George Orwell’s dystopian classic “1984” has experienced an unusual surge in demand this week, prompting its publisher, Penguin, to reprint the book, which was first published in 1949.
Some have speculated that the sudden burst of attention was spurred by debates over the veracity of claims from President Donald Trump and his aides, particularly advisor Kellyanne Conway's use of the phrase "alternative facts" to describe claims about the size of his inaugural crowd. No one knows precisely why the book has been on top of Amazon’s computer-generated list of bestselling books since Tuesday evening, but that has not stopped the book's publisher from seizing the moment.
"We put through a 75,000 copy reprint this week. That is a substantial reprint and larger than our typical reprint for '1984,'" a Penguin spokesman told CNN Tuesday evening.
As a classroom staple, Orwell’s book sees new sales at the beginning of each spring semester, the spokesman said. However, the size of the current demand is unusual.
Trump has only been in office for five full days, but his administration’s assertions about the size of the inauguration crowd have already coined a new phrase, "alternative facts," which some social media users are describing as "Orwellian."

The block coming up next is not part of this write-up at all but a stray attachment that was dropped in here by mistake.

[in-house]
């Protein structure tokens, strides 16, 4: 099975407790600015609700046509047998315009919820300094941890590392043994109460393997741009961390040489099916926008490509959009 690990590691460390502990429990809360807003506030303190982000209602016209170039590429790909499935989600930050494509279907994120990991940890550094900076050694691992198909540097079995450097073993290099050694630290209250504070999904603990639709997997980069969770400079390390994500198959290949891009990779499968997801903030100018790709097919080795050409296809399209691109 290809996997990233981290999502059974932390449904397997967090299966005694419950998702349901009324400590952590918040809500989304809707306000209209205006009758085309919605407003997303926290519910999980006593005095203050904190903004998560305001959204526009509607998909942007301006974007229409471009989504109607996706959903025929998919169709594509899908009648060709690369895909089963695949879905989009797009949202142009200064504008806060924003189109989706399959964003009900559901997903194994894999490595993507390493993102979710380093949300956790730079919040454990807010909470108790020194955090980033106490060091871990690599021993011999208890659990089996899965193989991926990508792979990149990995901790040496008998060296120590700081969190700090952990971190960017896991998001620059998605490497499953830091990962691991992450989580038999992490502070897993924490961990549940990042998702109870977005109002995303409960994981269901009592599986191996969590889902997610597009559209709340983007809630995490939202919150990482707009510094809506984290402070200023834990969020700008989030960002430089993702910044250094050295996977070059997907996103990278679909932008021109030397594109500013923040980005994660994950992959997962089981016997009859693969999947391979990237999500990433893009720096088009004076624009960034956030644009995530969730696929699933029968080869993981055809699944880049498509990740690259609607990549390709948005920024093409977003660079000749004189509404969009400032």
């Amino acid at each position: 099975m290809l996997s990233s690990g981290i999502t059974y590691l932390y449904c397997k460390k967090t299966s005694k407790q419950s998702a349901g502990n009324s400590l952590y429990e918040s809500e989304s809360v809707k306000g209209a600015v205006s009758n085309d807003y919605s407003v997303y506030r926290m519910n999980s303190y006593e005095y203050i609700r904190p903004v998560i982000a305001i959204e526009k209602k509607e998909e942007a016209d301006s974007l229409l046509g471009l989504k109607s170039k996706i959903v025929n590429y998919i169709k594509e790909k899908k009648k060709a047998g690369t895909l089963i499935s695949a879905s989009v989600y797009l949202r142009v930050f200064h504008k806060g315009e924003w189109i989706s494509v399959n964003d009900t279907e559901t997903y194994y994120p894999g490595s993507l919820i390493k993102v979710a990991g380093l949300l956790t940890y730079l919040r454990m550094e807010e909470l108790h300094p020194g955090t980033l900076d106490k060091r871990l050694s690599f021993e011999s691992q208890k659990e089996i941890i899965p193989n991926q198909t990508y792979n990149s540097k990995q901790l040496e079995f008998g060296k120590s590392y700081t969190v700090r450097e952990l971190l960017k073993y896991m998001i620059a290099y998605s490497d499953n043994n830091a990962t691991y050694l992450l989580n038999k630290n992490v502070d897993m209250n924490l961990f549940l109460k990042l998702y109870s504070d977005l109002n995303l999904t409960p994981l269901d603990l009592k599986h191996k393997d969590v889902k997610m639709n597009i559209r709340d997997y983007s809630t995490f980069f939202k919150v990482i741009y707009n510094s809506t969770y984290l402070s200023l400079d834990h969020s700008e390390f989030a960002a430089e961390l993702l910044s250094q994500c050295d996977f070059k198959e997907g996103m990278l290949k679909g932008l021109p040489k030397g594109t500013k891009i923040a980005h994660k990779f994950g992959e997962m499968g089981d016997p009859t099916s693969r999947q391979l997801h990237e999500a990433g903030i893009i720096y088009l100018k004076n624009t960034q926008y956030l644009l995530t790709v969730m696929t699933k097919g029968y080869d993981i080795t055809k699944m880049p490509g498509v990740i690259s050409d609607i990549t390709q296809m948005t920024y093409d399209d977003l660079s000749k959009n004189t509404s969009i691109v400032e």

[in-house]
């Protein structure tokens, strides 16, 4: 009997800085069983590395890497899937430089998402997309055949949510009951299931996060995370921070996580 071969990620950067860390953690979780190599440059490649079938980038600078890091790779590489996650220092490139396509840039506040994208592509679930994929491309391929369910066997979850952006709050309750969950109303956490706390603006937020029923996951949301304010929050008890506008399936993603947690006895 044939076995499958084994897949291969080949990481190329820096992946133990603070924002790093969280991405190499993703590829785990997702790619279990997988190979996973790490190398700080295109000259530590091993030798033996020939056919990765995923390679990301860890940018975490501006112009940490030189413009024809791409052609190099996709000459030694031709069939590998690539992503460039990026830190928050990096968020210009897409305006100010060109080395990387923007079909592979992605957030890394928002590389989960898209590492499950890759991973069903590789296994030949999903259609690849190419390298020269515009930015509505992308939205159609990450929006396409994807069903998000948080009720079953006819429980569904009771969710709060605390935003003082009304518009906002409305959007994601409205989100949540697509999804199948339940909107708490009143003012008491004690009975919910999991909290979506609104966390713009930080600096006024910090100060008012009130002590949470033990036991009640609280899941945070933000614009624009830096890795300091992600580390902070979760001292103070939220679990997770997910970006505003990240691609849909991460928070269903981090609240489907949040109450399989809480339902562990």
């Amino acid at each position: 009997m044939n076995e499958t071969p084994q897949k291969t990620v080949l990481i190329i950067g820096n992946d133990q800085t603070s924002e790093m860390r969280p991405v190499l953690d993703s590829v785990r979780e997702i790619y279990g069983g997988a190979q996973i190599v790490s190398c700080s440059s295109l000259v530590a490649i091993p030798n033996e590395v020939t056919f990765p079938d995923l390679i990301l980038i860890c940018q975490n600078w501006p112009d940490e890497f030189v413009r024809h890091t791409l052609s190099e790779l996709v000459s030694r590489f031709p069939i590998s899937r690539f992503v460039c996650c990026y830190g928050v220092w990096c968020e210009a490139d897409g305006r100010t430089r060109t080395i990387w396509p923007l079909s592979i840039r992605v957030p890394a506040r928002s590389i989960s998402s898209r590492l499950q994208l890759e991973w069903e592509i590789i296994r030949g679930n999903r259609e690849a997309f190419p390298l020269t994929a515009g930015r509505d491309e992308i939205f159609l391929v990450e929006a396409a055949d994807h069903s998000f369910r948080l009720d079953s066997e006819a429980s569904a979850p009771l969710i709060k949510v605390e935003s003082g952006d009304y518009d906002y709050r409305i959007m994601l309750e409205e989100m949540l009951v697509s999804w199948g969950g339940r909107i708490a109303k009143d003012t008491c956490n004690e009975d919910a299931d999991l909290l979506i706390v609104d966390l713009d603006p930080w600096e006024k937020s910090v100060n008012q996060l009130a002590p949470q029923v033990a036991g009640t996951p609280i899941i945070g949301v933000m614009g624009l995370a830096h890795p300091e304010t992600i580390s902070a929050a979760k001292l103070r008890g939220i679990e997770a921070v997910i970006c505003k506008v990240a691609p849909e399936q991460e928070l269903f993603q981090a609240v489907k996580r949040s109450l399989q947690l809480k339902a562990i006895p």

"Our press secretary Sean Spicer gave alternative facts to that," Ms. Conway said on Sunday's "Meet the Press," describing Mr. Spicer's assertions about the size of the crowd at the inauguration.
In "1984" – the plot of which includes an omnipresent, totalitarian power that controls society and distorts facts – a language called "Newspeak" is used. Abolishing all undesirable and unnecessary words and meanings, simplifying grammar, and creating a special political vocabulary of compound terms such as “doublethink” and “unperson,” the “Newspeak” invented by Orwell helps the fictional government make dissent not just punishable, but nearly unthinkable.
"During times of universal deceit, telling the truth becomes a revolutionary act,” Orwell wrote in “1984.”
"1984" also experienced a marked spike in sales in 2013, when Edward Snowden revealed the extent of electronic surveillance programs conducted by the National Security Agency. At that time, "1984" became the third-hottest book on Amazon, and the sales of one edition jumped almost 10,000 percent, according to CNN.
The dystopian novel has also been a symbol in non-violent political protests around the globe.
In 2014, to protest the military coup and crackdown on political opposition in Thailand, groups of people silently read books about fictional and real totalitarian societies on the streets of Bangkok, as an alternative to violent confrontation with the authorities, as The Christian Science Monitor reported in 2014.
Other cautionary tales on the Amazon list include Sinclair Lewis' "It Can't Happen Here" and Aldous Huxley's "Brave New World." As of this morning, the two books were at No. 46 and No. 71, respectively.
This report includes material from the Associated Press.